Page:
In early June police abuse against a poor street vendor sparked a popular uprising…Sound familiar? The scenario is oddly reminiscent of that of the story of Mohammed Bouazizi, the young man whose death kick-started the Tunisian revolution. Only this time, the revolts took place in Southern China.
Riots broke out on June 10 in Xintang, a town in the industry-rich Guangdong province. Street vendors there, often poor migrant workers who set up illegal stands, play cat and mouse with the local chengguan, a sort of municipal security force that assists police. On June 10, during a brutal chengguan crackdown on a group of vendors, tensions reached a breaking point.
The security guards descended on a group of illegal market stands and began beating the vendors with batons to disperse them. In the course of this operation, a young, pregnant, female vendor was reportedly assaulted.
Shortly afterwards, several hundred migrant workers began blocking the traffic in the streets of the town in sign of protest. According to the national news agency Xinhua, the crowd attacked several official buildings with bricks and glass bottles. Twenty-five people were arrested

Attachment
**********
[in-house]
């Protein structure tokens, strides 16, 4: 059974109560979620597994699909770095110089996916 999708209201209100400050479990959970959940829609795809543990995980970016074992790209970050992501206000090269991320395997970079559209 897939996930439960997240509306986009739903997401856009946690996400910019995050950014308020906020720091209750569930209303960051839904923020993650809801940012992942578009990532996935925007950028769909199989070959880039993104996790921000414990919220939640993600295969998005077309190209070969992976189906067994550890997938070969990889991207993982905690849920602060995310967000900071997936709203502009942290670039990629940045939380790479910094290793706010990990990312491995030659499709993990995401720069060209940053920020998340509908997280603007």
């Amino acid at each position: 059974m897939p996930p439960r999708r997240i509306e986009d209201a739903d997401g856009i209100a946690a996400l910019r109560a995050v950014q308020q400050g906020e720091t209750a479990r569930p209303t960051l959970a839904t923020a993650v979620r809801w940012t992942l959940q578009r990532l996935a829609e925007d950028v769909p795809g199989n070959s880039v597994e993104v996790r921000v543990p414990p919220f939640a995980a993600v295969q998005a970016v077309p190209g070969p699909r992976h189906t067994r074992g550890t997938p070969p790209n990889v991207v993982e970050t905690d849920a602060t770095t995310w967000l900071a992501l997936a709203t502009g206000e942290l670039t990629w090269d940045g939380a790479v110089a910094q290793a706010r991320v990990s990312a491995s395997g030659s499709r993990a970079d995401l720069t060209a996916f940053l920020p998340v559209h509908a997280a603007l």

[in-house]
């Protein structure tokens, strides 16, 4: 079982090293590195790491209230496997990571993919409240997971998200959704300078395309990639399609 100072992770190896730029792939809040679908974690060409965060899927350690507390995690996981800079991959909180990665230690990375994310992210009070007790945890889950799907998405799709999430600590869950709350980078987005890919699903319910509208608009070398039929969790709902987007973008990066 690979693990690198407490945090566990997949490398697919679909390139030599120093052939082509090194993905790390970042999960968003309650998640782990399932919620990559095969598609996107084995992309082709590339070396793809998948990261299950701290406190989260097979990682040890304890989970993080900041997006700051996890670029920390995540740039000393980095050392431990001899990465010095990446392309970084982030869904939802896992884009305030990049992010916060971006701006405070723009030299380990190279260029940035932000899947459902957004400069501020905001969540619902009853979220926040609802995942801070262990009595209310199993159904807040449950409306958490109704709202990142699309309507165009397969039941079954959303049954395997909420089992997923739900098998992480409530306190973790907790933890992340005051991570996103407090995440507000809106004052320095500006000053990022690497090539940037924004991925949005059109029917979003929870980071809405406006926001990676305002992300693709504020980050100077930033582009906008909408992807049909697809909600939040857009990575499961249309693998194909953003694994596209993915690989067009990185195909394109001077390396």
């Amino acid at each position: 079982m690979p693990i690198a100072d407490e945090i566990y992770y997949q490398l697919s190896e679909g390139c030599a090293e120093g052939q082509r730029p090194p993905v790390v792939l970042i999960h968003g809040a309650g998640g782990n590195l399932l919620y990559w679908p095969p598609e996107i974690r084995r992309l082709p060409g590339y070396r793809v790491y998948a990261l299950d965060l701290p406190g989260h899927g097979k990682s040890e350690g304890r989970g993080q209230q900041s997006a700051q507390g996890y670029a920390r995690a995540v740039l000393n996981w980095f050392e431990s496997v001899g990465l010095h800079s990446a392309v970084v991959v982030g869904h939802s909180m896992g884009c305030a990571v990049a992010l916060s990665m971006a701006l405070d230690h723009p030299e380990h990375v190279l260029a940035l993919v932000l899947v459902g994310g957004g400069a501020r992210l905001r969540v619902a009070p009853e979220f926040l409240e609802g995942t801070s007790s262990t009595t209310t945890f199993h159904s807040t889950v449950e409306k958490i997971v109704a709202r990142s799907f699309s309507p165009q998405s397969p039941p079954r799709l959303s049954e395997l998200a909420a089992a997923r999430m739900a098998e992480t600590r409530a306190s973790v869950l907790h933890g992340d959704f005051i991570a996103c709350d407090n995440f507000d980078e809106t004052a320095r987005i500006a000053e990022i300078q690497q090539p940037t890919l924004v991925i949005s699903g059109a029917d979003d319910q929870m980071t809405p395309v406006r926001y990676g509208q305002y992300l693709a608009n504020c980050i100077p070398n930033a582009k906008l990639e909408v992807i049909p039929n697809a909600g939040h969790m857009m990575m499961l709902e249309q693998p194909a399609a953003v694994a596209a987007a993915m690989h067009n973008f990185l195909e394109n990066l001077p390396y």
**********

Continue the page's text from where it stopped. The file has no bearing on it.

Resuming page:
during the first night of protests, but the riots continued for several days. In the evening of Sunday June 12, several thousand protesters burned dozens of vehicles and clashed with law enforcement agents at a busy highway intersection.
Photos posted here.
Earlier this month, another violent incident pitted workers against police forces in Xintang. The crowd was protesting in defence of a migrant worker who suffered a knife attack
because he dared demand two months of unpaid salary from his boss.